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Simple Resolutions for a Happy Financial New Year

If you’re like most people, an annual flip of the calendar can be the motivation you need to set new goals. Healthy eating, improved fitness, and increased savings are the most popular New Year’s resolutions. However, achieving and maintaining good physical and financial health requires a long-term commitment to consistent habits.

While 90% of Americans are confident they can keep their resolutions, reality tells us something different. A University of Scranton study found that only 19% of people stick to their resolutions after two years. So, what can you do to make sure that your January 1st commitment becomes part of your new normal?

Whether you plan on changing your eating habits or your finances, keeping your goals simple might bring better results. Make one or more of these simple money resolutions for a Happy Financial New Year.

Use a Monthly Budget

Unless you realize where your money is going each month, it’s next to impossible to see where you can make financial improvements. A budget is a financial planning tool that requires you to first identify your total household income along with fixed and variable expenses. Only then can you realistically determine how much money you have available to meet other financial goals.

Budgets also help clarify how long it will take to achieve those goals. Budgeting 101 is a resource that can help you build your budget quickly. This January, review this helpful guide and complete the charts and tables. They can assist you in developing strategies for managing debt and reaching your financial goals. 

Check Your Credit Report Every Six Months

Your credit health has a significant impact on your ability to save money. Negative data on credit reports makes it difficult to reach financial goals, as poor credit health can result in higher interest rates, limited job prospects, and even denial of apartment rental applications.

Boost your credit health, and you’ll likely have more money available to reach your savings goals.  Before you can improve your credit health, you first need to understand what’s in your credit report. There are three separate reports, and each one should explain the credit behaviors negatively impacting your credit profile.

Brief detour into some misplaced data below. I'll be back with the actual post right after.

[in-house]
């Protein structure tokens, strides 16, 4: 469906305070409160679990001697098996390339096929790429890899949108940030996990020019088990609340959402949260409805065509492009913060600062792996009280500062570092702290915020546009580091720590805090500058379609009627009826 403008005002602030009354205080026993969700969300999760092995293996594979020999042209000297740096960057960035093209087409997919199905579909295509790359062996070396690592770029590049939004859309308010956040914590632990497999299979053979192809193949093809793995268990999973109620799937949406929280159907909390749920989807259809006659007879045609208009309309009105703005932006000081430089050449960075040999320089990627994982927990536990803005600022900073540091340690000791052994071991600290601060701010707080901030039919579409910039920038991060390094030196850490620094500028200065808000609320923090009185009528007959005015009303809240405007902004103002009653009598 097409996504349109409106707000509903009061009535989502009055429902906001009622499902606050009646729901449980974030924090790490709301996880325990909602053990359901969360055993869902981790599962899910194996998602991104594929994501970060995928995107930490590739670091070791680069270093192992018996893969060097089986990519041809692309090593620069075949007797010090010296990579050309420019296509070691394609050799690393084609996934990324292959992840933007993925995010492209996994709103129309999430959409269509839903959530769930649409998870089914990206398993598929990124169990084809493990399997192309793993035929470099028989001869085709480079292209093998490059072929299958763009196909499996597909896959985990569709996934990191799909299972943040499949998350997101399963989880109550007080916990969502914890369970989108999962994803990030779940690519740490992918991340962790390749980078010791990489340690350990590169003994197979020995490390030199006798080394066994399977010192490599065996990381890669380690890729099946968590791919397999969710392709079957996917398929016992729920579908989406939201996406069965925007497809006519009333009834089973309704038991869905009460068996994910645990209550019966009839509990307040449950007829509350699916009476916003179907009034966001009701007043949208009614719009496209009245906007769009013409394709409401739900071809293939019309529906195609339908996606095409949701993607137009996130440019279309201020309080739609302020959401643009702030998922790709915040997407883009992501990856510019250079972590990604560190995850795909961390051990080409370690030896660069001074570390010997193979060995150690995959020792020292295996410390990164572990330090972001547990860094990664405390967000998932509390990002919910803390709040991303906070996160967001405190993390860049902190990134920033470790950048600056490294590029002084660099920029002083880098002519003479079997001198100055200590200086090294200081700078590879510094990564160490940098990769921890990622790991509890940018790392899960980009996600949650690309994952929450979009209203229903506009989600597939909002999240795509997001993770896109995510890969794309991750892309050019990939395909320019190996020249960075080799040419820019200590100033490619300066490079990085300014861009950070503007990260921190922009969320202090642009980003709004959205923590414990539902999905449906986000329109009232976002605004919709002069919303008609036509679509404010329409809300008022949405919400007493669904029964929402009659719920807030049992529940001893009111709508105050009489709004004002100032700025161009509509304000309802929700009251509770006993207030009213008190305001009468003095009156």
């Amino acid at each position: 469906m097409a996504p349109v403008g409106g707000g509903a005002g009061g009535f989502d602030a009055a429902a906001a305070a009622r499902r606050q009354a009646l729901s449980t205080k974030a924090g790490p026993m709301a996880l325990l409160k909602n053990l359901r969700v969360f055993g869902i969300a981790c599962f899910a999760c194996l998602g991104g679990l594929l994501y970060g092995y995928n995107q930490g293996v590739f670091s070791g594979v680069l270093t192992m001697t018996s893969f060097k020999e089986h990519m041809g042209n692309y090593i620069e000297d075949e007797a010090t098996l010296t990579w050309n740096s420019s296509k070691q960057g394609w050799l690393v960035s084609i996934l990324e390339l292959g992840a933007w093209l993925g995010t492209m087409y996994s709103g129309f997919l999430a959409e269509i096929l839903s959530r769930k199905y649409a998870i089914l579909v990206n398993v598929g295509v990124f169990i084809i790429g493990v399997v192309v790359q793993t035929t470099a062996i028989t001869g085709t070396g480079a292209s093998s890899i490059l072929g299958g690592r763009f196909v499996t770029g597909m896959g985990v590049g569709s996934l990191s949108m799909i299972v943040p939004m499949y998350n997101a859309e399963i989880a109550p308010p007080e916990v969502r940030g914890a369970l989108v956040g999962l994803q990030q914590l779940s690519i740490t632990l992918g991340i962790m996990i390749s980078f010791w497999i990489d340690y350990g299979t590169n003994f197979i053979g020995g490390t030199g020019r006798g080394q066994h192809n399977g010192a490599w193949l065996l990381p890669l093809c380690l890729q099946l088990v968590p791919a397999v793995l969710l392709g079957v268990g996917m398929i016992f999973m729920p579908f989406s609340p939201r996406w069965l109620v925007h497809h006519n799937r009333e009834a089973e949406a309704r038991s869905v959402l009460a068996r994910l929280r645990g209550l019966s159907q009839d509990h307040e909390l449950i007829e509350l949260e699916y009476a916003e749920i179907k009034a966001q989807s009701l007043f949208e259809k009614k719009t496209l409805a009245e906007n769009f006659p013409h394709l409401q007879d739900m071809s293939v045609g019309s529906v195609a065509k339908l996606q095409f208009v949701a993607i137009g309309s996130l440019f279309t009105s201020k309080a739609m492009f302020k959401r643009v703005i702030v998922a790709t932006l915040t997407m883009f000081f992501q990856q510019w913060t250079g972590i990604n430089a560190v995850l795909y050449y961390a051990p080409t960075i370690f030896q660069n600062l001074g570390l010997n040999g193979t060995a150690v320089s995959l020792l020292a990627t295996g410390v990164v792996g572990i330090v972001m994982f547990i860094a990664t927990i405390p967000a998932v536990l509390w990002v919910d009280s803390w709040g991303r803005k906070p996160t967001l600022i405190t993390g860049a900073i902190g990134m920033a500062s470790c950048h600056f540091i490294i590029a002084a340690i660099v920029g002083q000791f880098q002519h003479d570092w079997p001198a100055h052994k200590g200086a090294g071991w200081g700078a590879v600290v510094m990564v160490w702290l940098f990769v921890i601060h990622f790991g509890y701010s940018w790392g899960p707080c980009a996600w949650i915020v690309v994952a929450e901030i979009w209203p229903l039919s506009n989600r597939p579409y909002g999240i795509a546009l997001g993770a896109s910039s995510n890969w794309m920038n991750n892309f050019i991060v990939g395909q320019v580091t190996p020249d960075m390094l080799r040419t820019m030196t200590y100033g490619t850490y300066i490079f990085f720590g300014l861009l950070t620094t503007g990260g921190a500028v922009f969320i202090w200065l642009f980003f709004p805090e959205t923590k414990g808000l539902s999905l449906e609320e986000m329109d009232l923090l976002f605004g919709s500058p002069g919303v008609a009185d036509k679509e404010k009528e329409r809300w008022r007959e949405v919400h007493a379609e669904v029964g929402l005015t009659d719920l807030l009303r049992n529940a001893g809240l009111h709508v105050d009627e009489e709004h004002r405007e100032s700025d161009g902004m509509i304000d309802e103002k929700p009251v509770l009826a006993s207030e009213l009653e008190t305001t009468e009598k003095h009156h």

Order copies of all three reports from, review the contents of each one and dispute any errors. Add a bi-annual review of your credit reports to your calendar reminders.

Read Two Personal Finance Books by December

Commit to reading two books on personal finances this year to change the way you think about money. Pick one topic that speaks to your short-term financial goals, such as paying off debt, and another that helps answer questions related to a long-term goal, like retirement savings. Mark specific months on your calendar to help you stick to this goal. For example, schedule the reading of one book in February and the other in September.

Save $500 Before July

Setting aside money in an emergency fund account is one of the most important steps you can take to improve your finances. When your car breaks down, your child has an urgent medical need, or Fido requires an unexpected vet visit, an emergency fund can keep you from turning to high-interest rate credit cards or loans to cover the expenses.

An emergency fund totaling six to nine months of expenses is ideal since it's used to pay bills if you experience a job loss. But, if this amount seems overwhelming, start with a smaller goal of $500 or $1,000. Open a Prince George’s Community Federal Credit Union Savings Account, then add your federal income tax refund check, wage increases, or income from taking on a part-time job to quickly build your savings nest egg.

Action taken in the New Year to improve your finances can pay dividends for years to come!

Keeping You in the Know

  • Emergency Funds
  • 50/30/20 Rule
  • Meet Your 401(k)

Emergency Funds

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One of the most effective tools for preventing a large-scale financial disaster is an emergency fund…

Learn about Emergency Funds

50/30/20 Rule

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The 50/30/20 rule is a simple, practical rule of thumb for individuals who want a budget that is easy, yet effective, to implement…

How to Set Your New Budget

Meet Your 401(k)

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Even if you’re just starting your first real job—actually, especially if you’re just starting your first real job—it’s time to start thinking about retiring…

How to Plan for Retirement